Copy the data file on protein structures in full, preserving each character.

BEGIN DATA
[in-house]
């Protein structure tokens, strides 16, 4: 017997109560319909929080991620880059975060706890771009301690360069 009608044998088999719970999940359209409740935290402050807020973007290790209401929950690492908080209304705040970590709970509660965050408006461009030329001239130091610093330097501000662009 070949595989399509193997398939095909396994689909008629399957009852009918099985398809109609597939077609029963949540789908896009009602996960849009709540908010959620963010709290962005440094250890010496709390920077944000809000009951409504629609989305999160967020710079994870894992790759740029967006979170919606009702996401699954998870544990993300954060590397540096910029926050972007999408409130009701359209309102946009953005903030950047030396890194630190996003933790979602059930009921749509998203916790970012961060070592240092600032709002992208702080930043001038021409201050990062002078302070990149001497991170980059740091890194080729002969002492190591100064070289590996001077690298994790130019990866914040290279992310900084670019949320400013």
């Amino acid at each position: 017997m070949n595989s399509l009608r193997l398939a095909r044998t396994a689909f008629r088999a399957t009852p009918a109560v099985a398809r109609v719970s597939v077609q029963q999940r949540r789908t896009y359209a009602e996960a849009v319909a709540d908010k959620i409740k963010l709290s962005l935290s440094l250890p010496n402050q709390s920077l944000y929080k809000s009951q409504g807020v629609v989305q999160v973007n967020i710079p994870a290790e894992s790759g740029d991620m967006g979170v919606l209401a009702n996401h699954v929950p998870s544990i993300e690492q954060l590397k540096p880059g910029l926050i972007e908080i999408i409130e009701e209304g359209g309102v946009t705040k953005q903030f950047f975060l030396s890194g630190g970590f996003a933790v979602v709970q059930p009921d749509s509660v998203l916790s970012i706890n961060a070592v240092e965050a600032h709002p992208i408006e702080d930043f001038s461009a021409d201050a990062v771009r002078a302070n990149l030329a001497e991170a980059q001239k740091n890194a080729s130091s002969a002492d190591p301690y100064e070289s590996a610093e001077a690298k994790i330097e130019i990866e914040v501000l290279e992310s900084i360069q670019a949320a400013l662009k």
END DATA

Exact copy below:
[in-house]
């Protein structure tokens, strides 16, 4: 017997109560319909929080991620880059975060706890771009301690360069 009608044998088999719970999940359209409740935290402050807020973007290790209401929950690492908080209304705040970590709970509660965050408006461009030329001239130091610093330097501000662009 070949595989399509193997398939095909396994689909008629399957009852009918099985398809109609597939077609029963949540789908896009009602996960849009709540908010959620963010709290962005440094250890010496709390920077944000809000009951409504629609989305999160967020710079994870894992790759740029967006979170919606009702996401699954998870544990993300954060590397540096910029926050972007999408409130009701359209309102946009953005903030950047030396890194630190996003933790979602059930009921749509998203916790970012961060070592240092600032709002992208702080930043001038021409201050990062002078302070990149001497991170980059740091890194080729002969002492190591100064070289590996001077690298994790130019990866914040290279992310900084670019949320400013």
């Amino acid at each position: 017997m070949n595989s399509l009608r193997l398939a095909r044998t396994a689909f008629r088999a399957t009852p009918a109560v099985a398809r109609v719970s597939v077609q029963q999940r949540r789908t896009y359209a009602e996960a849009v319909a709540d908010k959620i409740k963010l709290s962005l935290s440094l250890p010496n402050q709390s920077l944000y929080k809000s009951q409504g807020v629609v989305q999160v973007n967020i710079p994870a290790e894992s790759g740029d991620m967006g979170v919606l209401a009702n996401h699954v929950p998870s544990i993300e690492q954060l590397k540096p880059g910029l926050i972007e908080i999408i409130e009701e209304g359209g309102v946009t705040k953005q903030f950047f975060l030396s890194g630190g970590f996003a933790v979602v709970q059930p009921d749509s509660v998203l916790s970012i706890n961060a070592v240092e965050a600032h709002p992208i408006e702080d930043f001038s461009a021409d201050a990062v771009r002078a302070n990149l030329a001497e991170a980059q001239k740091n890194a080729s130091s002969a002492d190591p301690y100064e070289s590996a610093e001077a690298k994790i330097e130019i990866e914040v501000l290279e992310s900084i360069q670019a949320a400013l662009k």